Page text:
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Fairplay man pleads guilty to attempted robbery, burglary

Bradley Steven Lapp stole neighbor's van and tried to rob a pharmacy

March 21, 2013|By DON AINES | dona@herald-mail.com
  • Lapp
Lapp

A Fairplay man who stole a neighbor’s van, unsuccessfully tried to rob a pharmacy and then was caught by the son of the van’s owner was sentenced to five years in state prison after pleading guilty Thursday in Washington Circuit Court to attempted robbery.

Bradley Steven Lapp, 43, formerly of 8617 Sharpsburg Pike, also pleaded guilty to fourth-degree burglary. In exchange for the plea, charges including theft, motor vehicle theft and assault were dismissed.

On the morning of Oct. 13, 2012, Lapp entered the unlocked apartment of a neighbor and removed the keys to the van, Assistant State’s Attorney Michele Hansen said, reading from the statement of facts in the case. The theft was reported to Maryland State Police at 8:32 a.m., she said.

A short time later, a man entered the Williamsport Pharmacy at 34 N. Conococheague St., and asked an employee if the store had Oxycodone, according to the statement of probable cause filed by the Washington County Sheriff’s Office. The pharmacist told the man the store had none and he left, the document said.

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A few minutes later, the man returned and told the employee he had a gun and for her not to call the police, the charging document said. The man then asked the pharmacist if he had another drug, Dilaudid, the document said.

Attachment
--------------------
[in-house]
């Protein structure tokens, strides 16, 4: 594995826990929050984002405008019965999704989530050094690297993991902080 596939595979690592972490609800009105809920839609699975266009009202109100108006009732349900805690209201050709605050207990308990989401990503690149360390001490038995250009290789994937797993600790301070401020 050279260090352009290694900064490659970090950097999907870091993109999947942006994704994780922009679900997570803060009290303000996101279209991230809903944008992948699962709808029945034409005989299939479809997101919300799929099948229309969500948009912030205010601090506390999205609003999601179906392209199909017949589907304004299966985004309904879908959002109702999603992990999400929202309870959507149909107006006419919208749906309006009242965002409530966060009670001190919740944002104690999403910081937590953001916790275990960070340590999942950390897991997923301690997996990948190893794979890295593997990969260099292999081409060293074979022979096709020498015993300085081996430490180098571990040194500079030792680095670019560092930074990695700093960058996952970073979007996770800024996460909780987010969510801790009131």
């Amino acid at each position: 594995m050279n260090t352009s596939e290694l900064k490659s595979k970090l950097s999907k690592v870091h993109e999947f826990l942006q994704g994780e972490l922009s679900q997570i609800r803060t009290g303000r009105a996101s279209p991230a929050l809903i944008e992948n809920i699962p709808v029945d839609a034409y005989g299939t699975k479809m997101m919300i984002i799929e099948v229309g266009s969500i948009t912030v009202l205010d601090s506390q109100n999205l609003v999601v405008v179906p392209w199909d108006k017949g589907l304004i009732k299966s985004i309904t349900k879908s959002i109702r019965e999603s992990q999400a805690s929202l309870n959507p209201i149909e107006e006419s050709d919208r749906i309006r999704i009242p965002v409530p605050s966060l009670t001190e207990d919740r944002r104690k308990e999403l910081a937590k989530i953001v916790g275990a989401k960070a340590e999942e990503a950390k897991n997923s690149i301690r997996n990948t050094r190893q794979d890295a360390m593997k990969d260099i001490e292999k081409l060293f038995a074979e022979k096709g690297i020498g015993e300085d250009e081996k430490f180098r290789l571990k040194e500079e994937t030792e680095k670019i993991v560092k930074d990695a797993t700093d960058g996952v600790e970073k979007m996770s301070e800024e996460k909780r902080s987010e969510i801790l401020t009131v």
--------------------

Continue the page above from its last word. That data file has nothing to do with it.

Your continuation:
The pharmacist asked if the man had a prescription, the charging document said. The man told the pharmacist he did not have a gun, but intended to rob him anyway, the document said.

The pharmacist refused to hand over drugs to the man, who then left and was seen leaving in the tan van, the charging document said.

The employee described the man as “pathetic looking and appearing desperate to obtain drugs,” the charging document said.

Shortly afterward, the son of the van’s owner saw Lapp returning to 8617 Sharpsburg Pike in the stolen vehicle, the charging document said.

The son tackled Lapp and held him on the ground until police arrived, the charging document said.

Assistant Public Defender Amy Taylor-Heimberg said Lapp has had a substance abuse problem since he was 13, but his addiction to prescription drugs stemmed from a 2004 motor vehicle accident.

“I’d been trying to get help all last summer,” but substance abuse programs were filled up, Lapp told Washington County Circuit Judge M. Kenneth Long Jr.

“I’m just trying to get help,” Lapp said. “I’m not getting any younger.”

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